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Marble female figure


On view at The Met Fifth Avenue in Gallery 171

Technical analysis: Multiband imaging, raking light examination, optical microscopy, X-ray radiography, X-ray fluorescence spectroscopy

This reclining female figure is complete with mended breaks at the neck and in the left foot. It is a fine combination of round modeling and incised details. The oval almond-shaped head has a rounded crown and chin, and a long, wide, centered nose in relief. An incised groove distinguishes the chin from the long, slender, cylindrical neck and the base of the neck from the figure’s torso. The gently sloping shoulders are slightly angular. Two incised, vertical grooves delineate the upper arms and three incisions define the shape of the slender forearms, with no indication of fingers, that are tightly folded below large rectangular breasts that occupy the entire chest. The belly is wide and swollen, covering the area where a pubic triangle is usually indicated. A single curved incision separates the low-hanging belly from the top of the legs, which are separated from the knees to the ankles. The thighs are long and flat at the front and back; whereas, the calves are short and fully rounded at the back. There is no incised line to delineate them from figure’s diminutive feet with no indication of toes. The back has a wide, shallow groove to indicate the spine. The Kapsala type with its distinctive narrow shoulders is the earliest of the figures that uses the four-part symmetrical canon to execute the figure. It is named for the cemetery on the island of Amorgos where the type was recovered in early controlled excavation. Getz-Gentle attributes this example to the Kontoleon sculptor, named for the archaeologist who recovered two similar examples in a grave in Naxos. (1)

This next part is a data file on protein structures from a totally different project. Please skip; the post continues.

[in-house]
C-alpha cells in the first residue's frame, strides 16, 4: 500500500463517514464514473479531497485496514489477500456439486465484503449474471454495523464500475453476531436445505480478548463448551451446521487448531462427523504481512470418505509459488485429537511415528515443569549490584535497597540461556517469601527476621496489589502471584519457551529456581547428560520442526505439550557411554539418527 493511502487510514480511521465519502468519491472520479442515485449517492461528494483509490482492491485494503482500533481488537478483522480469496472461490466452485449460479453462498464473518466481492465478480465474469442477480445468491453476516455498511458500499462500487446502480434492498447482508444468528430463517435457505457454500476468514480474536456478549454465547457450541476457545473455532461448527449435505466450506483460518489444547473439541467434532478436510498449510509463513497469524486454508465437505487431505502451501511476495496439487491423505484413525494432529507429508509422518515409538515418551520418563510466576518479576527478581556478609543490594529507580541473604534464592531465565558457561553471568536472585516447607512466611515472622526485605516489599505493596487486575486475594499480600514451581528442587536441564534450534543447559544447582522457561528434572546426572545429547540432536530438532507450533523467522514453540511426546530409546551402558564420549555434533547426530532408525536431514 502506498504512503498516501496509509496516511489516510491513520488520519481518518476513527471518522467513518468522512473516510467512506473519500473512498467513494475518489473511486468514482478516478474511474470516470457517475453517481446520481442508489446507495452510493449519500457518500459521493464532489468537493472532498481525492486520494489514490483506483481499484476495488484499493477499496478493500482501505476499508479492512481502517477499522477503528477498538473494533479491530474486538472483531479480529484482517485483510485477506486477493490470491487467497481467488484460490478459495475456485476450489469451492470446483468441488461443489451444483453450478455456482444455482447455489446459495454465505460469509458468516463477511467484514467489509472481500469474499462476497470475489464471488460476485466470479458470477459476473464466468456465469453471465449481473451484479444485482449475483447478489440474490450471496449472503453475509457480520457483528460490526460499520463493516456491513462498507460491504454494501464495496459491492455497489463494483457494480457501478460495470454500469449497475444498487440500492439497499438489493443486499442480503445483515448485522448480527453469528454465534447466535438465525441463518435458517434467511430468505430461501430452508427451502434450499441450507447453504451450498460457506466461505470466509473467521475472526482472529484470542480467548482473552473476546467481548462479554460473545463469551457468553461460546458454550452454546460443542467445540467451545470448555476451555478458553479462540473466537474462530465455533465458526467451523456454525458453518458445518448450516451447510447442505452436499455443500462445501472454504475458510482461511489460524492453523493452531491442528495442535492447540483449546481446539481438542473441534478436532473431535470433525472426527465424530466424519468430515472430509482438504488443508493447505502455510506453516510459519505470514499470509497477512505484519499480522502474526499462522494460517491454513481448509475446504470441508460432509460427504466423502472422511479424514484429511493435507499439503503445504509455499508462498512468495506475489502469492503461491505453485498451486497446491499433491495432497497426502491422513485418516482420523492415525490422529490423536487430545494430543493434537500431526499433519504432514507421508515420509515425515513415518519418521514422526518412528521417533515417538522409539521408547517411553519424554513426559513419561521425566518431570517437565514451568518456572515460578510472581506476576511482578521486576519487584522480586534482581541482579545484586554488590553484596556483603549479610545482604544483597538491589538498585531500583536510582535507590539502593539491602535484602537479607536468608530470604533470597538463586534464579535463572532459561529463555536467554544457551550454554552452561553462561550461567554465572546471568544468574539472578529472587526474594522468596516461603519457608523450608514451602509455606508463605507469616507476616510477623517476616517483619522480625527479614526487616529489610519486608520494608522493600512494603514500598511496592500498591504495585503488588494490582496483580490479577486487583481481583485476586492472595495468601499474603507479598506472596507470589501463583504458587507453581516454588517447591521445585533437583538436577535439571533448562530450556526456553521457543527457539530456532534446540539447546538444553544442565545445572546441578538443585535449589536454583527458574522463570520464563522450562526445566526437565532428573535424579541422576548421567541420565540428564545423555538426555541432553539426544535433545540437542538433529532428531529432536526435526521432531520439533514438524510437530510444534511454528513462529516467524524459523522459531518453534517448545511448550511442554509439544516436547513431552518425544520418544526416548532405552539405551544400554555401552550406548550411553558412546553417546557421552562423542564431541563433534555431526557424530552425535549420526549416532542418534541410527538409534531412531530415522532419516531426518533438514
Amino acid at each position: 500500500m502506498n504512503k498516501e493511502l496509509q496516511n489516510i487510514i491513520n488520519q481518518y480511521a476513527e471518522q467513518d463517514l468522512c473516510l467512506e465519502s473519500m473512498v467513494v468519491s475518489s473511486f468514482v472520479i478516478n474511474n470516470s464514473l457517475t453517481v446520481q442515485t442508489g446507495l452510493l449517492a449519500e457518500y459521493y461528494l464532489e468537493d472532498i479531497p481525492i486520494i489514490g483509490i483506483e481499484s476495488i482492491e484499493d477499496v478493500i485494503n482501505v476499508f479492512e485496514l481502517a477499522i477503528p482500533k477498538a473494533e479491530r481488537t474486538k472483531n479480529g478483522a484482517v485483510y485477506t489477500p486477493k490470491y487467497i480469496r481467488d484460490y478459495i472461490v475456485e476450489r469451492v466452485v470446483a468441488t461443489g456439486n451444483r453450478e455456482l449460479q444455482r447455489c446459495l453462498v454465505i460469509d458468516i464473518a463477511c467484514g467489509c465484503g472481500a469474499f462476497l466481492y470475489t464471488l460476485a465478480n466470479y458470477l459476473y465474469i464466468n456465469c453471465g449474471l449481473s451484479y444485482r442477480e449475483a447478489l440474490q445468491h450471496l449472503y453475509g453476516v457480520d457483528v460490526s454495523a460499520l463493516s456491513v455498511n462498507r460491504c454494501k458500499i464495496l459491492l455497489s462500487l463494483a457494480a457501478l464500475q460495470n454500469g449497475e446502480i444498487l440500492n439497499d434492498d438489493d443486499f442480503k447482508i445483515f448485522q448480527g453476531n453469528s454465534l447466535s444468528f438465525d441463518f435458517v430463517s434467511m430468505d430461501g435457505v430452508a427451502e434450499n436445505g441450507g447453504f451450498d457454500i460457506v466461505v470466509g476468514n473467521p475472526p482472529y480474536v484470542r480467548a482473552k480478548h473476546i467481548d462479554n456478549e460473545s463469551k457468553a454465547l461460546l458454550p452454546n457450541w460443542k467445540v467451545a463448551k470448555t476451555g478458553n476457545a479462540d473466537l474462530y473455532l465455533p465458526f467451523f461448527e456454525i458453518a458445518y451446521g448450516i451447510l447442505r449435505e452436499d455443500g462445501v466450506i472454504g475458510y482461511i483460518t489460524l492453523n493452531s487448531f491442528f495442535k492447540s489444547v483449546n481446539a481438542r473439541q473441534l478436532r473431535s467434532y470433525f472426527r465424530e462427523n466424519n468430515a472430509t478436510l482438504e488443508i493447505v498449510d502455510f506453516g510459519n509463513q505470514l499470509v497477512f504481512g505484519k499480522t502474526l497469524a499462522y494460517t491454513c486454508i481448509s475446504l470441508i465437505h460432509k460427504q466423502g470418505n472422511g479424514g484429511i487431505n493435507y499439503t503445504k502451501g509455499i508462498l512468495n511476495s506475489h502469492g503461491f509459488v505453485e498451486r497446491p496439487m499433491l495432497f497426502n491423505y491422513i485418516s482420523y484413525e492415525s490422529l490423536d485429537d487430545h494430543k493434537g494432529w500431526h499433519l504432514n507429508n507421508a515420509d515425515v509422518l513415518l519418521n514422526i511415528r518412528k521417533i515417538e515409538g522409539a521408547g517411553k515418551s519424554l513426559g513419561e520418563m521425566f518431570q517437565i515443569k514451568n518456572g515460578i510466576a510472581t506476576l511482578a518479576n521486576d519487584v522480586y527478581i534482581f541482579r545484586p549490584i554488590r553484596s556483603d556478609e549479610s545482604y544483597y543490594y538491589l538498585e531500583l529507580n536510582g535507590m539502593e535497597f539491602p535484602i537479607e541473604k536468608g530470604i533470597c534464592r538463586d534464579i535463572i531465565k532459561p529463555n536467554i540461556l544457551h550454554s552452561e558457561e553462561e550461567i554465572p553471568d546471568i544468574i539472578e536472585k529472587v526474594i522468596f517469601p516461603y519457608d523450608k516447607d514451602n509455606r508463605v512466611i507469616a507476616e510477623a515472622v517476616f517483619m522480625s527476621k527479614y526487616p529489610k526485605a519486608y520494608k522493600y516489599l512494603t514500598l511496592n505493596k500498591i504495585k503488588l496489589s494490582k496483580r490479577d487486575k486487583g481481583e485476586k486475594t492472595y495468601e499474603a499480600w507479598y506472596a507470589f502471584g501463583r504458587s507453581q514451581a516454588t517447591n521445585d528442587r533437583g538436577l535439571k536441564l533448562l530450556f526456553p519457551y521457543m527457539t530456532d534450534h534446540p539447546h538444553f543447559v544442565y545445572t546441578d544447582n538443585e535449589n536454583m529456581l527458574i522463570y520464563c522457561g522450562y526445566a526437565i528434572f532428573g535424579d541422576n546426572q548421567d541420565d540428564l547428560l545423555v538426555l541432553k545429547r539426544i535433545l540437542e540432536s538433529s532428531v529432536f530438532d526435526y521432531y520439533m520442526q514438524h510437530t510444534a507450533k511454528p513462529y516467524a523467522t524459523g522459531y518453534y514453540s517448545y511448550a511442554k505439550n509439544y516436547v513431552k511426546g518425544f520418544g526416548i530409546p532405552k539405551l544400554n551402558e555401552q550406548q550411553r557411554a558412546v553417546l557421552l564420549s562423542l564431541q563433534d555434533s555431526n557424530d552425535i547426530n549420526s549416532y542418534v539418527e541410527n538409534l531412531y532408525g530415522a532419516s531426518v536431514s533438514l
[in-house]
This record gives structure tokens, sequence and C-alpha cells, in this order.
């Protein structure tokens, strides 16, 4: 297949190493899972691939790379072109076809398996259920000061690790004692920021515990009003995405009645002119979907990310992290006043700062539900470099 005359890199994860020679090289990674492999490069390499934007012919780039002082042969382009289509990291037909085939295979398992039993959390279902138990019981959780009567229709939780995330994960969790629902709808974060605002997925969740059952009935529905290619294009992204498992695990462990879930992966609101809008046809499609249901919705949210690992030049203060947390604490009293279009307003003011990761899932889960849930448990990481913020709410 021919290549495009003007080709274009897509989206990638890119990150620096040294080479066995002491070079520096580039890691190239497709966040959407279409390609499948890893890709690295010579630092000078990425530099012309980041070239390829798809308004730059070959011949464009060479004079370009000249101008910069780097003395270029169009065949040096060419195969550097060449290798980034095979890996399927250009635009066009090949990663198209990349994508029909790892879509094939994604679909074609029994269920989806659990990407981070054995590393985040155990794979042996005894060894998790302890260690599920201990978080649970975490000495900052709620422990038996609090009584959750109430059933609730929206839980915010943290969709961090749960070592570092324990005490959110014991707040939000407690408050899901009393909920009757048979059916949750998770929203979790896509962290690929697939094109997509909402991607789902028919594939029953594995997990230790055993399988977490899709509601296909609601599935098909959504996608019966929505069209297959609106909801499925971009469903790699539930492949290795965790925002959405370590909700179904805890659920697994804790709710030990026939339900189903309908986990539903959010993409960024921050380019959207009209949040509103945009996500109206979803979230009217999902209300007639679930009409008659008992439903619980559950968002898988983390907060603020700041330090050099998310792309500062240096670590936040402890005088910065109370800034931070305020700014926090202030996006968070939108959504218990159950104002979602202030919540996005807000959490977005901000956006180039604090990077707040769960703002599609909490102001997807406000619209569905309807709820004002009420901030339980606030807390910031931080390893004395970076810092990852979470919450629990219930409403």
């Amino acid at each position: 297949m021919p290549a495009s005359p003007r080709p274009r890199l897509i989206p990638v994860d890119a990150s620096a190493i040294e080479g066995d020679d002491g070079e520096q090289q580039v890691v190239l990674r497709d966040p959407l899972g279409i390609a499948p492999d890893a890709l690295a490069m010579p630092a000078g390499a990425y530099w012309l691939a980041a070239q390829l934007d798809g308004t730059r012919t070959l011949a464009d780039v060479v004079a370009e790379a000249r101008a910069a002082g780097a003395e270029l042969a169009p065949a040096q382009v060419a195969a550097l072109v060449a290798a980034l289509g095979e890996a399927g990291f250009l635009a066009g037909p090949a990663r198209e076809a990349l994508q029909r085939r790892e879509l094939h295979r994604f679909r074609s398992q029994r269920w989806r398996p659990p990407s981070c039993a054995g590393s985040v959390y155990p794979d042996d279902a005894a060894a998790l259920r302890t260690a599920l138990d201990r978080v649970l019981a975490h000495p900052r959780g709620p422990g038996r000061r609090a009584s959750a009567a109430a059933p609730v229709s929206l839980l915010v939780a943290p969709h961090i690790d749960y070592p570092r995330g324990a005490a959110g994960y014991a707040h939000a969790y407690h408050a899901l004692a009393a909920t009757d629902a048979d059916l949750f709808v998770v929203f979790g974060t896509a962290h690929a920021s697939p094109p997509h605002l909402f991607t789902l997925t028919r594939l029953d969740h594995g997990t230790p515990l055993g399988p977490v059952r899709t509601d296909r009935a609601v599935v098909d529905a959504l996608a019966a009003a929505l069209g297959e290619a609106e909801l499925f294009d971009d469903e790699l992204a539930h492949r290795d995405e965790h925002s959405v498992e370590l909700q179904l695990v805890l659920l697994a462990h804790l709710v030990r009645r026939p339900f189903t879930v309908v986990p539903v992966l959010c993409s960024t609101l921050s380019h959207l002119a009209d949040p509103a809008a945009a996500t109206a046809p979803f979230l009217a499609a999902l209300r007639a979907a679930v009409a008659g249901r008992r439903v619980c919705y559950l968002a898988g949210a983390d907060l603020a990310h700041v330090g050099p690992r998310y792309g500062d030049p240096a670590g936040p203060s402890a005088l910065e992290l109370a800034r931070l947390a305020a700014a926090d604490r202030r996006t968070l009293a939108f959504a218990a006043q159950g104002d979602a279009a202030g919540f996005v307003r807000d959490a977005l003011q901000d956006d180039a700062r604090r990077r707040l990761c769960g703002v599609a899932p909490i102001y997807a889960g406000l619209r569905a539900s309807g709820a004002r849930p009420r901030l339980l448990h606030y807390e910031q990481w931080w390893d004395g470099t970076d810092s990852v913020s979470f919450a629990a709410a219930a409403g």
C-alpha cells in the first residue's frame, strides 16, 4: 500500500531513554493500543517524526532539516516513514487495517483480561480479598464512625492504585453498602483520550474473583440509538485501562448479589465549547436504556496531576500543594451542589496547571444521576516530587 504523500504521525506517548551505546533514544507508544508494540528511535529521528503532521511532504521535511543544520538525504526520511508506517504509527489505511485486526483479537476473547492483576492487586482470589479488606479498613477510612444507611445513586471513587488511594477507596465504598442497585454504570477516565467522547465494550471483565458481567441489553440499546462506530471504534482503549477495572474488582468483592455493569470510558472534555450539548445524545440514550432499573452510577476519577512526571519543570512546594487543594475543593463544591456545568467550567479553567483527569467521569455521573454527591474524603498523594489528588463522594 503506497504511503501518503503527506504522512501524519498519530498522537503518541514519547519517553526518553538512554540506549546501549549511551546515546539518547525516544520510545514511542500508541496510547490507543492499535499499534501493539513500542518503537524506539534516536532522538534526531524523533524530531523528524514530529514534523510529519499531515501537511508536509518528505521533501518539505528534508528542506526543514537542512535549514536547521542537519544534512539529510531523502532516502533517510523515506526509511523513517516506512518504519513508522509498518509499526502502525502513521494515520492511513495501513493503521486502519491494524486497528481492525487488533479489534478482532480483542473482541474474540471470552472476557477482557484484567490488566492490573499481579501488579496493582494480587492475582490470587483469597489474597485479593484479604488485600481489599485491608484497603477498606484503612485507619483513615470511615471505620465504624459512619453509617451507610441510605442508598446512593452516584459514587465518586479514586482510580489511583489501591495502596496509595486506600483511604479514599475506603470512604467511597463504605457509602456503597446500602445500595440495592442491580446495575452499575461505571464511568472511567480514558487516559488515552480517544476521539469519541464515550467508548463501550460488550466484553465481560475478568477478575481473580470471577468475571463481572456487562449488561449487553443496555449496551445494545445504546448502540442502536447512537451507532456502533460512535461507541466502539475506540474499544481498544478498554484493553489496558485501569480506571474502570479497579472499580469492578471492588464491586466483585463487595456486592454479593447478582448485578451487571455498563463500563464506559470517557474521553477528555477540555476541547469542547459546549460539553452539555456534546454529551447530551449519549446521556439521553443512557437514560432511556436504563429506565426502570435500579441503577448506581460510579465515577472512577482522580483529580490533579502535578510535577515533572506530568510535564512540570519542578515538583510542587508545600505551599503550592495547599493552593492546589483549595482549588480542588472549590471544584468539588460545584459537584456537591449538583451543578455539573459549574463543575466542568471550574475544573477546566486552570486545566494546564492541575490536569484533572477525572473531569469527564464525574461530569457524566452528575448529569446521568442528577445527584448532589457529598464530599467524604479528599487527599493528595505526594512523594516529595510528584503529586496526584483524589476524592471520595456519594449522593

This figure is characterized by a complex, highly weathered marble surface with pervasive, homogeneous dissolution of calcite grains, fine calcite redeposition, pitting, diffuse glossy tide lines and orange-brown accretions, some in the form of rootlets. The present-day appearance of the marble is likely the result of multiple surface treatments.

Sandy MacGillivray, Dorothy Abramitis, Federico Carò

(1) See, Thimme, Jürgen, ed. 1977. Art and Culture of the Cyclades: Handbook of an Ancient Civilisation. cat. no. 124, Karlsruhe: C. F. Müller; Getz-Preziosi, Pat. 1987. Early Cycladic Art in North American Collections. pp. 154-55, cat. nos. 22 and 23, Richmond: Virginia Museum of Fine Arts; Getz-Preziosi, Pat. 1987. Sculptors of the Cyclades. Individual and Tradition in the Third Millennium B.C. pp. 83-86, Ann Arbor: University of Michigan Press; Getz-Gentle, Pat. 2001. Personal Styles in Early Cycladic Sculpture. pp. 67-70, Madison: University of Wisconsin Press.

Marble female figure, Marble, Cycladic

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